Batat ‘phovu’ (as its said in Konkani) is one of my favorite breakfast dishes. “Batata” is potato and “phovu” or “poha” is beaten or parched rice. This dish is made with potatoes, onions and poha, easy to make and it tastes divine! Eat it as is or serve it with sev or chuda and a piping mug of filter ‘kaapi’ and you are good to go! Though its my favorite dish, I refused to make this for the longest time. The few times I tried making it, the poha turned out to be a soft mushy mess. I thought I was doing something wrong, even though I was following my Mom’s recipe to a “T”. It used to be very frustrating and disappointing. While I was on one my rants about the poha failure, my sister explained to me about the difference in the quality of the poha in the brands that we use.
Poha or beaten rice or parched rice comes in two forms, the thick kind and the thin one. We are using the thick poha for this dish. There are different brands of thick poha available in the market these days and the quality of poha can vary from brand to brand. Poha can be very finicky as well. Some poha requires soaking them for at least 3-5 minutes to get that soft texture whereas others do not require any soaking whatsoever. I am using the non-soaking kind here. The poha that Mom uses needs soaking whereas the ones that we (my sister and I) use, do not need soaking. Of the brands that are available to us here in the US, I use the Lakshmi brand and my sister uses the Swad brand and both are quick cooking pohas.
The recipe that my Mom had given me asked for the poha to be soaked after rinsing, I did just that. My batata poha was a flop. Then she asked me to leave the poha in the colander and just let the water drain away, I did that and my batate poha was still a flop with the poha flakes being clumpy and mushy. After getting the ‘quick rinse and squeeze out water’ tip from my sister, now I can safely say that my batate phovu comes out very soft and the flakes are discrete and not clumped together like before. To cut a long story short, learn your poha first!
- Thick Poha (parched rice) - 2 cups
- Potato - 1, large
- Oil - 3 tbsp
- Mustard seeds - 1/2 tsp
- Curry leaves - 1 sprig
- Green chillies - 4, chopped
- Onion - 1, medium sized, finely chopped
- Turmeric pwdr - 1/2 tsp
- Sugar - 1/2 tsp
- Salt to taste
- Grated coconut - 2 tbsp (optional)
- Lime juice - 1/2 tbsp or more (optional)
- Cilantro for garnish, finely chopped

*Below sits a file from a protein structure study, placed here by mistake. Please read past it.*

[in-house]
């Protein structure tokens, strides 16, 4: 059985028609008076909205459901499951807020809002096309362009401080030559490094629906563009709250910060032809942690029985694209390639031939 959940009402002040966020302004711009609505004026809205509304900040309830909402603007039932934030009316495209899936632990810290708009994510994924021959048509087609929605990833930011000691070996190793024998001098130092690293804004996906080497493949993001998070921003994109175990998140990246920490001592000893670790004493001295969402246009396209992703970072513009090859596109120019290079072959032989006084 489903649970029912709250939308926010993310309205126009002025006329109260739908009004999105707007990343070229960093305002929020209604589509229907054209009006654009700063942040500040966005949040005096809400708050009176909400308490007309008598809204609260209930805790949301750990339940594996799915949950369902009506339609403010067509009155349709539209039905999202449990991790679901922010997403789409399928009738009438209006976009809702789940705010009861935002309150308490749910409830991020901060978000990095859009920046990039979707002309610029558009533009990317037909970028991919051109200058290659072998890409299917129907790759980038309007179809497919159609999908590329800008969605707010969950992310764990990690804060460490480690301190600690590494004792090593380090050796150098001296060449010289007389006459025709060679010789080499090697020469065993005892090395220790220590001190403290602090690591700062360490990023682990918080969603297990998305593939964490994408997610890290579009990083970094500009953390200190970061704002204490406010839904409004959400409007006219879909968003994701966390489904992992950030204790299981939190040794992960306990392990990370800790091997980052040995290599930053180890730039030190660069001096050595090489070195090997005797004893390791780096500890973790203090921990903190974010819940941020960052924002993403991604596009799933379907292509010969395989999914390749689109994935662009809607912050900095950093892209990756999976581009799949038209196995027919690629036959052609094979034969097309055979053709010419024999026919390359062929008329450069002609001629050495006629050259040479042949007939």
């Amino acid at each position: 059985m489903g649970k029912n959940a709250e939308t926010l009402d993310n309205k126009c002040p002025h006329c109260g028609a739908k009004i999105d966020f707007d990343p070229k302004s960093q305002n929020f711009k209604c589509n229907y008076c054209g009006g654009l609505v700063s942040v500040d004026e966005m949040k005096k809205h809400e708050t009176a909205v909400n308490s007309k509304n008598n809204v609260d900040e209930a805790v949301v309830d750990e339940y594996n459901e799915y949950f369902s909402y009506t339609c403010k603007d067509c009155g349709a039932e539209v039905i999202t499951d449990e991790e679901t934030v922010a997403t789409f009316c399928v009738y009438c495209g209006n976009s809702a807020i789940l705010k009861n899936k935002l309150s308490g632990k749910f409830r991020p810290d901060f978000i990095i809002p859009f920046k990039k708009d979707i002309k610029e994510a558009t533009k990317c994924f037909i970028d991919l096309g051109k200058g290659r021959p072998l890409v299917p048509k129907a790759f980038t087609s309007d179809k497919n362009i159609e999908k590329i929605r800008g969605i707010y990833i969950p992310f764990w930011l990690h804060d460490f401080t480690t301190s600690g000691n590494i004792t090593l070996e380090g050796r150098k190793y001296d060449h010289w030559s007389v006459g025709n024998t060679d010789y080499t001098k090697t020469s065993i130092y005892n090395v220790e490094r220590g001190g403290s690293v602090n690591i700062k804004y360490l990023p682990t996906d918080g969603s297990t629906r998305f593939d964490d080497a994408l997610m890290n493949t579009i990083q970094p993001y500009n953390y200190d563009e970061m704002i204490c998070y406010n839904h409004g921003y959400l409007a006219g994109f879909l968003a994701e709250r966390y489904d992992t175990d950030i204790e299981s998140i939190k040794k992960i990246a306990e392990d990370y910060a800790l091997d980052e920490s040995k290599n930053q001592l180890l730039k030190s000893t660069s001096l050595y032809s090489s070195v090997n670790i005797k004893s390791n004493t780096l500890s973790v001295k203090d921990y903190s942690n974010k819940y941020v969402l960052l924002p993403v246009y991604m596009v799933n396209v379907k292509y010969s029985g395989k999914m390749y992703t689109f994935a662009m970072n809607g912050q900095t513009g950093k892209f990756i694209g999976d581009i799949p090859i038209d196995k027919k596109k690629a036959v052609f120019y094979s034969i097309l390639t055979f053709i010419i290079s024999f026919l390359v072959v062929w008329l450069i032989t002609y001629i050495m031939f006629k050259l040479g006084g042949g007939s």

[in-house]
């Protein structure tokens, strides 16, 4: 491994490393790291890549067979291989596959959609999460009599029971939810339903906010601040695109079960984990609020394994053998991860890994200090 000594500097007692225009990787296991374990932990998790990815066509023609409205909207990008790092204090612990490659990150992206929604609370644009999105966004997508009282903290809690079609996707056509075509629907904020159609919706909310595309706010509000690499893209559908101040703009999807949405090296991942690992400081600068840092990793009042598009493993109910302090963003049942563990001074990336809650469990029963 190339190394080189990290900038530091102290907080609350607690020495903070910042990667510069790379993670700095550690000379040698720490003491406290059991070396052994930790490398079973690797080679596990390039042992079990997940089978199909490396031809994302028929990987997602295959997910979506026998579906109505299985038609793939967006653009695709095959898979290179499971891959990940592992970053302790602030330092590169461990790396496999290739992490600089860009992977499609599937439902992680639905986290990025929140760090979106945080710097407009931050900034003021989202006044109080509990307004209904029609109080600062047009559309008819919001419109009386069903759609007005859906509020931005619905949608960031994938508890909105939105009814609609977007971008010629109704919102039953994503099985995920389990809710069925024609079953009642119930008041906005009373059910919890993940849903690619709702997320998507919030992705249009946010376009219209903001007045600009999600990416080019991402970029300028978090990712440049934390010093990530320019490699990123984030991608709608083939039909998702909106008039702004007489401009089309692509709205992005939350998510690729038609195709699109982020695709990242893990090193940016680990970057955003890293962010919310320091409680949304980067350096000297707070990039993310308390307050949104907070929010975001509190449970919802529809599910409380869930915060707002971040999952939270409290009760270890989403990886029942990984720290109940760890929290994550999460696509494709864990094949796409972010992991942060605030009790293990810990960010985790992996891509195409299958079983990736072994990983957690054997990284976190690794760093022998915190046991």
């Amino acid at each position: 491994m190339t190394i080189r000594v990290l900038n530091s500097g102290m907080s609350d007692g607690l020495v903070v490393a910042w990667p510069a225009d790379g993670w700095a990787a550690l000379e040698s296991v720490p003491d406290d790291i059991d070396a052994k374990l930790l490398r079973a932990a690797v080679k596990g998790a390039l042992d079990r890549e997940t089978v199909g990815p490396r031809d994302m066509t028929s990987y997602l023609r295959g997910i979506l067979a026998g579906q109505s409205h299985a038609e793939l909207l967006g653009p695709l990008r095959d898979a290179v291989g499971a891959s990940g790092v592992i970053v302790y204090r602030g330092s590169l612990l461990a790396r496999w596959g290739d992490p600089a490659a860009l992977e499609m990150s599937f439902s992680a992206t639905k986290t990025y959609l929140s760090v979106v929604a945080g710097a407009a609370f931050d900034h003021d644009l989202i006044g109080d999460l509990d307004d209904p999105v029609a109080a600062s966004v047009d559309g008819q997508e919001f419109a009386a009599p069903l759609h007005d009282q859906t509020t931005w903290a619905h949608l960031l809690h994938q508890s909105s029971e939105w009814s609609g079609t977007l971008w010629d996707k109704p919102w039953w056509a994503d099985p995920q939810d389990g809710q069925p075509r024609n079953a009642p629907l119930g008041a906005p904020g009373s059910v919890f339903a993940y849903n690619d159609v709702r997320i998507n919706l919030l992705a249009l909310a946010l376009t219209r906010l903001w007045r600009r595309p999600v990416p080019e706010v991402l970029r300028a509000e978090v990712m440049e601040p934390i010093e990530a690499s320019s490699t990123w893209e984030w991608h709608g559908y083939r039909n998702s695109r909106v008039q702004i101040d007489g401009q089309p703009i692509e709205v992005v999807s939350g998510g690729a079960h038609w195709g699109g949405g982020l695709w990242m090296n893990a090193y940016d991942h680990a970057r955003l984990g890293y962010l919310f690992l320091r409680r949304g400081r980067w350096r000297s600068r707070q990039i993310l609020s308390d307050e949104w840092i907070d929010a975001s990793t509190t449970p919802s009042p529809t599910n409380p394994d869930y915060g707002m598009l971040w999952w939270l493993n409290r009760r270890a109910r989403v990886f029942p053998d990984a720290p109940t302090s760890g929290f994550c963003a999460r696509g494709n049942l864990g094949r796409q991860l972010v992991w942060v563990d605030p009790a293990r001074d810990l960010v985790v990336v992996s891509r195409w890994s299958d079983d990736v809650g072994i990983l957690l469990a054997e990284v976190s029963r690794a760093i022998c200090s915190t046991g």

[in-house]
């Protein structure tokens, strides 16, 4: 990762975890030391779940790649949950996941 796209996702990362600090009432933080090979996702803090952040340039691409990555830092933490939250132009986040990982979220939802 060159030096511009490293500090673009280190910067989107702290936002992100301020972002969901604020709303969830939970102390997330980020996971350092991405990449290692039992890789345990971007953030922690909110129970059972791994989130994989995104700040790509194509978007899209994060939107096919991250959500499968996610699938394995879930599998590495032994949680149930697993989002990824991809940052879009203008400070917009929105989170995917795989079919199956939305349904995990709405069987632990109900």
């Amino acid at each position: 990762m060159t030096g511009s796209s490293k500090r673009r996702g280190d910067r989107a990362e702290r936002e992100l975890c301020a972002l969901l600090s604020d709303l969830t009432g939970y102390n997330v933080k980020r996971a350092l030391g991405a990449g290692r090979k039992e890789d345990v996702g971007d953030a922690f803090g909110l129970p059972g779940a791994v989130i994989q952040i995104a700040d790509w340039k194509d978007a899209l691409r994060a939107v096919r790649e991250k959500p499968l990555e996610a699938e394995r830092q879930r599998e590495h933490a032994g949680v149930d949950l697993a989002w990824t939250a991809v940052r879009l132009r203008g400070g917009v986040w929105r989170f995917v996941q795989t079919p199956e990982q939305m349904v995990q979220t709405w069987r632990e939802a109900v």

Wash, peel and cut the potato into cubes. Boil them in salted water till soft, it should still have a bite to it. Do not overcook the potato cubes. Drain the water and immediately put the potato cubes in cold water as it stops the cooking process. Set aside.
Heat oil in a wok. Season with mustard seeds. When seeds splutter, add the curry leaves and green chillies. Saute for about 30 seconds or so.
Put in the chopped onions and fry till onions are soft.
Put in the turmeric powder and saute for a minute or two.
Add the cooked potato cubes and mix well. Also add salt to taste.
Rinse the thick poha under running water in a sieve. Do not wash it so much that it fragments the flakes. Squeeze out water from the poha and add it to the wok immediately. Be very gentle when handling the poha, the flakes shouldn't break.
Add sugar, then gently stir the poha with the rest of the mixture.
On low flame, cover and cook for about five minutes, stirring the poha every now and then.
Garnish with grated coconut and finely chopped cilantro. Also lime juice can be added at this point if using.
Serve hot with sev or any chuda/chivda/mixture of your choice or you can eat it as is.
- I like to pre-boil the potatoes. You can also cook them along with the onions. Add the cubed potatoes after adding the turmeric powder to the onions. Cover and cook till potatoes are soft. Proceed with the rest of the recipe.
- Mom adds grated coconut as garnish, could be the Konkani influence, you can skip this if you are not a fan of coconut.
- Rajesh’s mom grew up in Bombay and it could be the Bombay influence where she would add lime juice just before serving. You can add lime juice to the whole dish or you can serve wedges of lime/lemon at the table. This step is optional too.
- Interestingly, the Portugese word for potato is “Batata” and so is it in Konkani and Marathi. These were the communities that were in direct contact with the Portugese and the potato brought into India by the Portugese. Similarly pineapple is “Ananas” in Portugese (and many other European languages) and “Avnas” in Konkani and “Ananas” in Hindi.